Indian Sweets

Indians are known for their unique taste and experimental behavior when it comes to food. Many Indian desserts are fried foods made with sugar, milk or condensed milk. Ingredients and preferred types of dessert vary by region. In the eastern part of India, for example, most are based on milk products. Most Indian desserts taste sweet because they are made from a mixture of dairy and sugar. Some dishes can also be sour in nature because of the presence of tropical fruits such as mangoes and lemons, while others may be savory due to the usage of spices like saffron and cardamom. Indian desserts come in many textures. Mithais, or sweet treats, are an integral part of Indian cuisine. While they’re enjoyed during a hearty meal, sweets and desserts are also central to Indian festivals. Some of these, like laddu, originated in ancient India, but many of them were introduced to the country by the Mughal rulers who came from Persia.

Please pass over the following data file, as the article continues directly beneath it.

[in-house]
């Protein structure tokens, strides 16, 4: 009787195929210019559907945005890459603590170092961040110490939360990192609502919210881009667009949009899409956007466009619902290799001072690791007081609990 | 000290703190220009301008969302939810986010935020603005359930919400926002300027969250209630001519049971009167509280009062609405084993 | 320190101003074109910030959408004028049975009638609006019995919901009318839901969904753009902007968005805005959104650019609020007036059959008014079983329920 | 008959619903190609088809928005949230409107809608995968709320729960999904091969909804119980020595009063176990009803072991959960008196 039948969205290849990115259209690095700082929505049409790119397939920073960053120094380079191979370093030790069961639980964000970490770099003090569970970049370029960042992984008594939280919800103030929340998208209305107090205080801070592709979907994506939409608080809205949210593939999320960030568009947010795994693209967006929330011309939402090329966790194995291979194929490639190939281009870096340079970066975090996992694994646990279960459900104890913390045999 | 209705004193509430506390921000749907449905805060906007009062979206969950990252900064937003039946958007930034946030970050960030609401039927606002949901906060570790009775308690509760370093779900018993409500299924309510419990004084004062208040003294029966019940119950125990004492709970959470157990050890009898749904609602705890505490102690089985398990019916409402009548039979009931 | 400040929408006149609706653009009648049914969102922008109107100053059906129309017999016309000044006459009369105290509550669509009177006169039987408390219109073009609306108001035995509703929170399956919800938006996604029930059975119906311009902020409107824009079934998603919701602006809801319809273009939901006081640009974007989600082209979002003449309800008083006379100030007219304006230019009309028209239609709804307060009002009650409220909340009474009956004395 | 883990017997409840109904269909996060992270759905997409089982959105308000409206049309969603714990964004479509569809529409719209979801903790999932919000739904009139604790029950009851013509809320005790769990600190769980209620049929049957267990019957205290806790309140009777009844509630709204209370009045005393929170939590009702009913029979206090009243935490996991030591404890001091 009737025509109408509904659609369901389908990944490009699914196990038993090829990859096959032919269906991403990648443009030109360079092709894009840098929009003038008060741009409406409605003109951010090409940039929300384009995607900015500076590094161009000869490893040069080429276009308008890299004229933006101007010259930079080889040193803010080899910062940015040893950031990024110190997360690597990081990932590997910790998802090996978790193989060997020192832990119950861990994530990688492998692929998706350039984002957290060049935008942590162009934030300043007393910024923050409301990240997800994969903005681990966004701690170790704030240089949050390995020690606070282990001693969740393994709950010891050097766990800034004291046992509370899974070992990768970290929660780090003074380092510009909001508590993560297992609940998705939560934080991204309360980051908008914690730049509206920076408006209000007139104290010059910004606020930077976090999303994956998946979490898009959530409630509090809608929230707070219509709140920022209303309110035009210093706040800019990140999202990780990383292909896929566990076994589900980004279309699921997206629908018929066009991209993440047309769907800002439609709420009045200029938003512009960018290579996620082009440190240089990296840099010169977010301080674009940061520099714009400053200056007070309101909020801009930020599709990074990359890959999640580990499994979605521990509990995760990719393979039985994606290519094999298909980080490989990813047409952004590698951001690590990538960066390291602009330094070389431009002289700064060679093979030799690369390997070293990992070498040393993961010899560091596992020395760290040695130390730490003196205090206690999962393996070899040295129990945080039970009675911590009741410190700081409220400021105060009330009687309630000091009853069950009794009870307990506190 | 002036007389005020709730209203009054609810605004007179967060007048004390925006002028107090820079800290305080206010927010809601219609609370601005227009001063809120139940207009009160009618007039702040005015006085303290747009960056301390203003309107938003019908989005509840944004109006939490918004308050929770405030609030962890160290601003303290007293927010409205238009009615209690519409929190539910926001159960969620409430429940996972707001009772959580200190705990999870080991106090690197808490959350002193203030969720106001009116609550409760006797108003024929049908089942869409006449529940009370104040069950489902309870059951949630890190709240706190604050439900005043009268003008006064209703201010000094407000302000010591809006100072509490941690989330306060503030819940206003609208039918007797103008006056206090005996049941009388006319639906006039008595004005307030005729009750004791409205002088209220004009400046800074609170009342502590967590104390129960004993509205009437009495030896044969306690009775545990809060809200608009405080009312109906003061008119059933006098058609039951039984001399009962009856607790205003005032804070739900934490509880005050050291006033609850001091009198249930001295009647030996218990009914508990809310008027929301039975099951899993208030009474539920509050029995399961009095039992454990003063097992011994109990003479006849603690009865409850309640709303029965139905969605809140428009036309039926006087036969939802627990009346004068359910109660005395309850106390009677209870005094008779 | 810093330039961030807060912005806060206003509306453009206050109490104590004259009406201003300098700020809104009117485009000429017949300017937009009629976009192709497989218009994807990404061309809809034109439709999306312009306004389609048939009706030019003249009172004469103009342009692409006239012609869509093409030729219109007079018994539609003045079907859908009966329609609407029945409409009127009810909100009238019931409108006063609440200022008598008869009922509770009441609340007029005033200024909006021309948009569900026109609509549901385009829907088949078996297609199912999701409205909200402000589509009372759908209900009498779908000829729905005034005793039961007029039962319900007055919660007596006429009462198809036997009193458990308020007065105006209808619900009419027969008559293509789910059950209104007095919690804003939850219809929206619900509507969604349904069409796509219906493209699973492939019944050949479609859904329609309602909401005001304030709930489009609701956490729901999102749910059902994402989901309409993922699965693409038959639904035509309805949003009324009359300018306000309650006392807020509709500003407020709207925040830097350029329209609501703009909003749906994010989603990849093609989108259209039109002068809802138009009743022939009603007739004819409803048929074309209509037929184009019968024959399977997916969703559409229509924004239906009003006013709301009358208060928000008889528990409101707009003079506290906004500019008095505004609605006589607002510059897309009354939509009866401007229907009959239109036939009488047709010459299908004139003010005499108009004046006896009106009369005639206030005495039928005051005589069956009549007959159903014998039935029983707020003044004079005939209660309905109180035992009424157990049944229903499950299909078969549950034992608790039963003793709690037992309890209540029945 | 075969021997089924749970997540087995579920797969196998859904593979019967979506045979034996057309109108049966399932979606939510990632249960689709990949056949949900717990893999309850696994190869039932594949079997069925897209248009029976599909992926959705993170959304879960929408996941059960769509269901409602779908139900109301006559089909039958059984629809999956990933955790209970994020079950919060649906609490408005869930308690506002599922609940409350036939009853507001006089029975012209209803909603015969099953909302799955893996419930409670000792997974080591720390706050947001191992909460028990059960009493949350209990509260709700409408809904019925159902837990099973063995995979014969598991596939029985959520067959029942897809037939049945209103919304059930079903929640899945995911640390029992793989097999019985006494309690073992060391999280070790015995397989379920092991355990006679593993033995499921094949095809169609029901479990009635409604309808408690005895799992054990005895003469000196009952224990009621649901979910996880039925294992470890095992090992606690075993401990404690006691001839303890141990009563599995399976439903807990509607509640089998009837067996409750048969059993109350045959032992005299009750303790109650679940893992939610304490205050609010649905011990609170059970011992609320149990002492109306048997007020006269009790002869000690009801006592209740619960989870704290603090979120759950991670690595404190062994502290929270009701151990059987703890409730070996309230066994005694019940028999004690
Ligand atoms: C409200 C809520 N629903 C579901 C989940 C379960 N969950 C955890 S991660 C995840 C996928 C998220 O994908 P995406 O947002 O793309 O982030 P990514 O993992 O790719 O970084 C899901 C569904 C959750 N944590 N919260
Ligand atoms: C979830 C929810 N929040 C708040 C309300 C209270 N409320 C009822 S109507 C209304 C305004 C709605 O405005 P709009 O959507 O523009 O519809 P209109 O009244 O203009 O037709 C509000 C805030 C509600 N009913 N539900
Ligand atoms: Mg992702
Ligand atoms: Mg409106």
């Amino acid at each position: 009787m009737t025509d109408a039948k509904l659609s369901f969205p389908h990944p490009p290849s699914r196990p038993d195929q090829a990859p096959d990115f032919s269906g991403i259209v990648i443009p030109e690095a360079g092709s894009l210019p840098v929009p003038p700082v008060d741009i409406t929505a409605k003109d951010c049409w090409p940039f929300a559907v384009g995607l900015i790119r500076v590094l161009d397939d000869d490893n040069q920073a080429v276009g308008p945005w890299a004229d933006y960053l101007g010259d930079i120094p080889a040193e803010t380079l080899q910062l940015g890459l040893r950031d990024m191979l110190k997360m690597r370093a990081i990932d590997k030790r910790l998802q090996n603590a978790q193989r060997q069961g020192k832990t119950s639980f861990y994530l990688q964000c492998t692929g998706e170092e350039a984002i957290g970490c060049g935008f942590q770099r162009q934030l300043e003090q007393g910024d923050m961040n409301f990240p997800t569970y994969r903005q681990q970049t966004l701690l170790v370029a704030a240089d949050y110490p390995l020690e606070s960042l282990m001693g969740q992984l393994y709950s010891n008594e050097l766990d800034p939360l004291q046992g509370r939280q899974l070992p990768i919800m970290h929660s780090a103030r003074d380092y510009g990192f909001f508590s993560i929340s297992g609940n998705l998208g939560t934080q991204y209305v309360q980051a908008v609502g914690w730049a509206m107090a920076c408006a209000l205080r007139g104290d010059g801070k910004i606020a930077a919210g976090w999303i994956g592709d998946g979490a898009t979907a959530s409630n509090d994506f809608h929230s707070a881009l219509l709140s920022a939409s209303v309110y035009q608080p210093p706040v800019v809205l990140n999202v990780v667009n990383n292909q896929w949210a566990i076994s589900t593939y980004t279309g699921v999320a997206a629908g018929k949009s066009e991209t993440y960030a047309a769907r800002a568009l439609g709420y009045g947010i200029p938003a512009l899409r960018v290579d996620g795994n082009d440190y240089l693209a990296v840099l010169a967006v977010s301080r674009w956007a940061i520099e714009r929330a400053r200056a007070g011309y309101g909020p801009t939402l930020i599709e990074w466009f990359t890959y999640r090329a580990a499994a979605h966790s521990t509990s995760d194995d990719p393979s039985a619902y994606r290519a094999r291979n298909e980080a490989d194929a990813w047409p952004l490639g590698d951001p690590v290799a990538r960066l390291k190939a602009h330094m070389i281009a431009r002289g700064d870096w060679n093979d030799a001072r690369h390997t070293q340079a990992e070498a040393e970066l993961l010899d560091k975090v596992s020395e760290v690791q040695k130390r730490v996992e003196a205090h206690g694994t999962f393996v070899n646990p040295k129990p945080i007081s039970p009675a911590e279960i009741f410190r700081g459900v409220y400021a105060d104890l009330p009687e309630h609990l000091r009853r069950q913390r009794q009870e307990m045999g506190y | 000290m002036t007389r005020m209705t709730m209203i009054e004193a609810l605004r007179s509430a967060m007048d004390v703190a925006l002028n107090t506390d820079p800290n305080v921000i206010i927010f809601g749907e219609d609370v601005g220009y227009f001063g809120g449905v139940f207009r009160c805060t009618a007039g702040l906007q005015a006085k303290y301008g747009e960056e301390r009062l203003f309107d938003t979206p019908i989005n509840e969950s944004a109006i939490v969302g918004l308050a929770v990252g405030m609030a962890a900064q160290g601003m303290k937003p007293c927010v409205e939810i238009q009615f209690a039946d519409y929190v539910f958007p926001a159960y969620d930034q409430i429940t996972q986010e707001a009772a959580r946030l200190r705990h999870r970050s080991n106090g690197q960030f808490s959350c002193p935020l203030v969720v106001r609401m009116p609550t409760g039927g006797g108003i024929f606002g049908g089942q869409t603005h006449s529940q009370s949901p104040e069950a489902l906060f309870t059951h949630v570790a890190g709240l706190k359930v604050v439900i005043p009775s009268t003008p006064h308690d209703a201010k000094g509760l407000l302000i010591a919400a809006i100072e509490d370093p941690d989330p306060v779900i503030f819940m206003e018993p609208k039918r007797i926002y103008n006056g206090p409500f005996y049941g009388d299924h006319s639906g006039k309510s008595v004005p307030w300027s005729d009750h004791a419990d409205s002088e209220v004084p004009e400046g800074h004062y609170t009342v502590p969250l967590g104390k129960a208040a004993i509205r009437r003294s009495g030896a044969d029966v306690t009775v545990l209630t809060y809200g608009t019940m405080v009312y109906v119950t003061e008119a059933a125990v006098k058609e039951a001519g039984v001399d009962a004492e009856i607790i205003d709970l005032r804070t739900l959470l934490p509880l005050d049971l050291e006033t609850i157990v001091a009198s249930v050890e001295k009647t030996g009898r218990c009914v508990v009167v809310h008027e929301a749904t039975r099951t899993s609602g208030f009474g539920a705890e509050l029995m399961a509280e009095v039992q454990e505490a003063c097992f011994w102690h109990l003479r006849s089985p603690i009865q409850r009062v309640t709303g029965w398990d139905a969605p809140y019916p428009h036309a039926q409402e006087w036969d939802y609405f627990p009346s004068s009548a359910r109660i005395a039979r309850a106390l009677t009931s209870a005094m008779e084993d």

All mithai—a Hindi/Urdu word for sweets—are made with some combination of flour, sugar, nuts, legumes, and milk or khoya (a semi-solid dairy product made by slowly boiling milk until it thickens), and then often enhanced with cardamom, rose water, or saffron Every state of India has its specialty in sweet. Let’s say, the most loved sweet from Kolkata is Rasgulla. Bengal is famous for many popular Indian sweets. But none of them can beat the popularity of Rasgulla. Sweets are part of any Indian celebration or festivity of any kind. They are prepared in Indian households not only for special feasts and occasions, but also for simple celebrations like birthdays, anniversaries, graduations or even any other concocted reason. If you are an Indian, then I can not believe that you’ve never had the pleasure of tasting Gulab Jamun. Officially the most loved dessert in India, Gulab Jamun has a fan base of its own. The funny thing is, the base of Gulab Jamun is actually not Indian